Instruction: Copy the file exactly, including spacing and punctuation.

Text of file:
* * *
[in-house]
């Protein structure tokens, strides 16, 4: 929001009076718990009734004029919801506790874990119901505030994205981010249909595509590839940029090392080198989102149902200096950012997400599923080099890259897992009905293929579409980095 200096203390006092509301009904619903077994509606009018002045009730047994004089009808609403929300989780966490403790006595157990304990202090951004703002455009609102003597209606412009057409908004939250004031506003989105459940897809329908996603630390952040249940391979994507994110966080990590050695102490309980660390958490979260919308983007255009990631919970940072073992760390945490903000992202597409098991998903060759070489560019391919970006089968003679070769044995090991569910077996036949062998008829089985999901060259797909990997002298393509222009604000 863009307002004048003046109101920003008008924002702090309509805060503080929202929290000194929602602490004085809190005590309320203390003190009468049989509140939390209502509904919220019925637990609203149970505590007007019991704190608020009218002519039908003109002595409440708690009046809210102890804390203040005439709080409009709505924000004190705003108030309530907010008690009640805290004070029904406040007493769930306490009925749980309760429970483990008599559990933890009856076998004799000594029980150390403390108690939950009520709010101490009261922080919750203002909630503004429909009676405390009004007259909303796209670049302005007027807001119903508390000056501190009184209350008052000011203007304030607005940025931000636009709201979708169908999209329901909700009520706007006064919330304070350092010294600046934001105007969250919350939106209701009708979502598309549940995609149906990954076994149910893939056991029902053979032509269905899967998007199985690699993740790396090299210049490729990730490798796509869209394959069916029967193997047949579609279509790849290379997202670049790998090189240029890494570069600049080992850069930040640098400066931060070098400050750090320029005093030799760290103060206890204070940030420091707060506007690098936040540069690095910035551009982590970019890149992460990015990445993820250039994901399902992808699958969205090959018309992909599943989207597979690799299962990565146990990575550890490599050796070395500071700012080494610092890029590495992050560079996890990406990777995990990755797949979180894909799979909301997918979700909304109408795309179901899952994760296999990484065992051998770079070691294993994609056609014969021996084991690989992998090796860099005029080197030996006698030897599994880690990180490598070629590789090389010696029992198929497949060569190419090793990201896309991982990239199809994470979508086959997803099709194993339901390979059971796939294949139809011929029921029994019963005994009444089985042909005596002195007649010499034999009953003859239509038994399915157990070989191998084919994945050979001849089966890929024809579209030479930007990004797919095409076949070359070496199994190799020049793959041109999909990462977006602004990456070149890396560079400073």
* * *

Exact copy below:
[in-house]
């Protein structure tokens, strides 16, 4: 929001009076718990009734004029919801506790874990119901505030994205981010249909595509590839940029090392080198989102149902200096950012997400599923080099890259897992009905293929579409980095 200096203390006092509301009904619903077994509606009018002045009730047994004089009808609403929300989780966490403790006595157990304990202090951004703002455009609102003597209606412009057409908004939250004031506003989105459940897809329908996603630390952040249940391979994507994110966080990590050695102490309980660390958490979260919308983007255009990631919970940072073992760390945490903000992202597409098991998903060759070489560019391919970006089968003679070769044995090991569910077996036949062998008829089985999901060259797909990997002298393509222009604000 863009307002004048003046109101920003008008924002702090309509805060503080929202929290000194929602602490004085809190005590309320203390003190009468049989509140939390209502509904919220019925637990609203149970505590007007019991704190608020009218002519039908003109002595409440708690009046809210102890804390203040005439709080409009709505924000004190705003108030309530907010008690009640805290004070029904406040007493769930306490009925749980309760429970483990008599559990933890009856076998004799000594029980150390403390108690939950009520709010101490009261922080919750203002909630503004429909009676405390009004007259909303796209670049302005007027807001119903508390000056501190009184209350008052000011203007304030607005940025931000636009709201979708169908999209329901909700009520706007006064919330304070350092010294600046934001105007969250919350939106209701009708979502598309549940995609149906990954076994149910893939056991029902053979032509269905899967998007199985690699993740790396090299210049490729990730490798796509869209394959069916029967193997047949579609279509790849290379997202670049790998090189240029890494570069600049080992850069930040640098400066931060070098400050750090320029005093030799760290103060206890204070940030420091707060506007690098936040540069690095910035551009982590970019890149992460990015990445993820250039994901399902992808699958969205090959018309992909599943989207597979690799299962990565146990990575550890490599050796070395500071700012080494610092890029590495992050560079996890990406990777995990990755797949979180894909799979909301997918979700909304109408795309179901899952994760296999990484065992051998770079070691294993994609056609014969021996084991690989992998090796860099005029080197030996006698030897599994880690990180490598070629590789090389010696029992198929497949060569190419090793990201896309991982990239199809994470979508086959997803099709194993339901390979059971796939294949139809011929029921029994019963005994009444089985042909005596002195007649010499034999009953003859239509038994399915157990070989191998084919994945050979001849089966890929024809579209030479930007990004797919095409076949070359070496199994190799020049793959041109999909990462977006602004990456070149890396560079400073």